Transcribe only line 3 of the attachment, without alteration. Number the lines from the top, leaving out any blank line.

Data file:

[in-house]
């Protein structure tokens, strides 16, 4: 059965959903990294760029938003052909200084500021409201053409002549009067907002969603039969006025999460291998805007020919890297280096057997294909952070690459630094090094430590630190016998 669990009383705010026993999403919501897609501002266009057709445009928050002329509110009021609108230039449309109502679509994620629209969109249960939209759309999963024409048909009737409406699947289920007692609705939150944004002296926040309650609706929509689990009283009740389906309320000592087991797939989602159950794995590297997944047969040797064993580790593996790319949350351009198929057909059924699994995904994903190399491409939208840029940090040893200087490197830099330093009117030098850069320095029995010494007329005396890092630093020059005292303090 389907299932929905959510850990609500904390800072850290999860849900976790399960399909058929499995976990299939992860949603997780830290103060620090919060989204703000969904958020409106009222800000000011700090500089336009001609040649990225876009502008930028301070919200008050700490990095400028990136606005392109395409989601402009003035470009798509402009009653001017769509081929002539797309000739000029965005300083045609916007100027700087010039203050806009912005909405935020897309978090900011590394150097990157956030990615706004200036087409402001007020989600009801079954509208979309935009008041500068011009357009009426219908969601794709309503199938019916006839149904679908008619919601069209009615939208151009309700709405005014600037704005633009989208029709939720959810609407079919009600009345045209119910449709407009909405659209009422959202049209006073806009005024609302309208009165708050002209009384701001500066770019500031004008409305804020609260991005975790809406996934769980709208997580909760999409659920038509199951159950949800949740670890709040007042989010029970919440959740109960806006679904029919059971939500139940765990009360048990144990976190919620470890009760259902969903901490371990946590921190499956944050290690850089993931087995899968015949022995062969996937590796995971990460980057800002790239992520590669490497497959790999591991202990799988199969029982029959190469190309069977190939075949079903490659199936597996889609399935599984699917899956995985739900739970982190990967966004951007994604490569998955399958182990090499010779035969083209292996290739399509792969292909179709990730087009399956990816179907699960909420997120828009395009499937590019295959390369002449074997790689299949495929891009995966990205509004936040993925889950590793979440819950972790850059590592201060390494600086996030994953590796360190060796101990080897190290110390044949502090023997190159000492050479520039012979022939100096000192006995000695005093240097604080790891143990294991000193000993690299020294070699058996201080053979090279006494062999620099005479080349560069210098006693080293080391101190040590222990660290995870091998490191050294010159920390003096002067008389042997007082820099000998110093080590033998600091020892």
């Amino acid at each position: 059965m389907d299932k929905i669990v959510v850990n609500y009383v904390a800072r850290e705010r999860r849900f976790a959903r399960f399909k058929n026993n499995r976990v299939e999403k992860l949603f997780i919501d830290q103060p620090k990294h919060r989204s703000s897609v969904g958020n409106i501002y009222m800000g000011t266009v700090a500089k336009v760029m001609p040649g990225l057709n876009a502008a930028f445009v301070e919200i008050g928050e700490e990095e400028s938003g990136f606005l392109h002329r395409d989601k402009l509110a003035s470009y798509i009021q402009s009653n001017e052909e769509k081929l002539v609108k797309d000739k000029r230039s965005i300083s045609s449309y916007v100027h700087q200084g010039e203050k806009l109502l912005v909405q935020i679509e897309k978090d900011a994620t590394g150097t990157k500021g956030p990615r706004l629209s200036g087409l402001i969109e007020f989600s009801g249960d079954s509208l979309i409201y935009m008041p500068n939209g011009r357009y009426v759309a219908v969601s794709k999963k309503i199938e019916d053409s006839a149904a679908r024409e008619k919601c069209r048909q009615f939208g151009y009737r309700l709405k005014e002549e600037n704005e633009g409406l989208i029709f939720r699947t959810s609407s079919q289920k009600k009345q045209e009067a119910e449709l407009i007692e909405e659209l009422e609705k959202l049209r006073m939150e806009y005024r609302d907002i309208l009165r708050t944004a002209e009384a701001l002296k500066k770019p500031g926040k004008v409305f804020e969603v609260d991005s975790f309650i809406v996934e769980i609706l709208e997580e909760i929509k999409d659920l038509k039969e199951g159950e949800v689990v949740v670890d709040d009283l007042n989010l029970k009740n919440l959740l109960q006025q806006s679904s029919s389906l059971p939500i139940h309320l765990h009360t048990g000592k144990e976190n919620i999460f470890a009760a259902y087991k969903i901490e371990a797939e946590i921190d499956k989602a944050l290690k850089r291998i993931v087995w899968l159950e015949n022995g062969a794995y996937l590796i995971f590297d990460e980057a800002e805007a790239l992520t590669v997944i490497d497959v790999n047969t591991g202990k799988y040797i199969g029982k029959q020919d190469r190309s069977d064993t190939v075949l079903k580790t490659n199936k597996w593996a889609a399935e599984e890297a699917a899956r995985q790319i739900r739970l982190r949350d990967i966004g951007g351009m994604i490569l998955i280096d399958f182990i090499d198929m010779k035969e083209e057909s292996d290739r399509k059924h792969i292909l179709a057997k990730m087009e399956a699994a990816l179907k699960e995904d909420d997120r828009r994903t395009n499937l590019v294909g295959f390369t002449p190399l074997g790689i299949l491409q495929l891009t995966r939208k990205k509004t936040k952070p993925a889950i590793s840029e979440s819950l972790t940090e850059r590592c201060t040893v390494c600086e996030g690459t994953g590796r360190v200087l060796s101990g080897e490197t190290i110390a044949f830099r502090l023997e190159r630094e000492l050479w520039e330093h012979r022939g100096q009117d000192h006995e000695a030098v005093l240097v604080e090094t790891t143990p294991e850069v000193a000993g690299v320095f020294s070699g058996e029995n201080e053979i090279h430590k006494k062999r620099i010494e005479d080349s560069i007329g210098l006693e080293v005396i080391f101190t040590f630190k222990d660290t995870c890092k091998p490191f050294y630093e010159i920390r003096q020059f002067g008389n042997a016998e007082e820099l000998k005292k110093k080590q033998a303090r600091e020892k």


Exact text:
């Amino acid at each position: 059965m389907d299932k929905i669990v959510v850990n609500y009383v904390a800072r850290e705010r999860r849900f976790a959903r399960f399909k058929n026993n499995r976990v299939e999403k992860l949603f997780i919501d830290q103060p620090k990294h919060r989204s703000s897609v969904g958020n409106i501002y009222m800000g000011t266009v700090a500089k336009v760029m001609p040649g990225l057709n876009a502008a930028f445009v301070e919200i008050g928050e700490e990095e400028s938003g990136f606005l392109h002329r395409d989601k402009l509110a003035s470009y798509i009021q402009s009653n001017e052909e769509k081929l002539v609108k797309d000739k000029r230039s965005i300083s045609s449309y916007v100027h700087q200084g010039e203050k806009l109502l912005v909405q935020i679509e897309k978090d900011a994620t590394g150097t990157k500021g956030p990615r706004l629209s200036g087409l402001i969109e007020f989600s009801g249960d079954s509208l979309i409201y935009m008041p500068n939209g011009r357009y009426v759309a219908v969601s794709k999963k309503i199938e019916d053409s006839a149904a679908r024409e008619k919601c069209r048909q009615f939208g151009y009737r309700l709405k005014e002549e600037n704005e633009g409406l989208i029709f939720r699947t959810s609407s079919q289920k009600k009345q045209e009067a119910e449709l407009i007692e909405e659209l009422e609705k959202l049209r006073m939150e806009y005024r609302d907002i309208l009165r708050t944004a002209e009384a701001l002296k500066k770019p500031g926040k004008v409305f804020e969603v609260d991005s975790f309650i809406v996934e769980i609706l709208e997580e909760i929509k999409d659920l038509k039969e199951g159950e949800v689990v949740v670890d709040d009283l007042n989010l029970k009740n919440l959740l109960q006025q806006s679904s029919s389906l059971p939500i139940h309320l765990h009360t048990g000592k144990e976190n919620i999460f470890a009760a259902y087991k969903i901490e371990a797939e946590i921190d499956k989602a944050l290690k850089r291998i993931v087995w899968l159950e015949n022995g062969a794995y996937l590796i995971f590297d990460e980057a800002e805007a790239l992520t590669v997944i490497d497959v790999n047969t591991g202990k799988y040797i199969g029982k029959q020919d190469r190309s069977d064993t190939v075949l079903k580790t490659n199936k597996w593996a889609a399935e599984e890297a699917a899956r995985q790319i739900r739970l982190r949350d990967i966004g951007g351009m994604i490569l998955i280096d399958f182990i090499d198929m010779k035969e083209e057909s292996d290739r399509k059924h792969i292909l179709a057997k990730m087009e399956a699994a990816l179907k699960e995904d909420d997120r828009r994903t395009n499937l590019v294909g295959f390369t002449p190399l074997g790689i299949l491409q495929l891009t995966r939208k990205k509004t936040k952070p993925a889950i590793s840029e979440s819950l972790t940090e850059r590592c201060t040893v390494c600086e996030g690459t994953g590796r360190v200087l060796s101990g080897e490197t190290i110390a044949f830099r502090l023997e190159r630094e000492l050479w520039e330093h012979r022939g100096q009117d000192h006995e000695a030098v005093l240097v604080e090094t790891t143990p294991e850069v000193a000993g690299v320095f020294s070699g058996e029995n201080e053979i090279h430590k006494k062999r620099i010494e005479d080349s560069i007329g210098l006693e080293v005396i080391f101190t040590f630190k222990d660290t995870c890092k091998p490191f050294y630093e010159i920390r003096q020059f002067g008389n042997a016998e007082e820099l000998k005292k110093k080590q033998a303090r600091e020892k």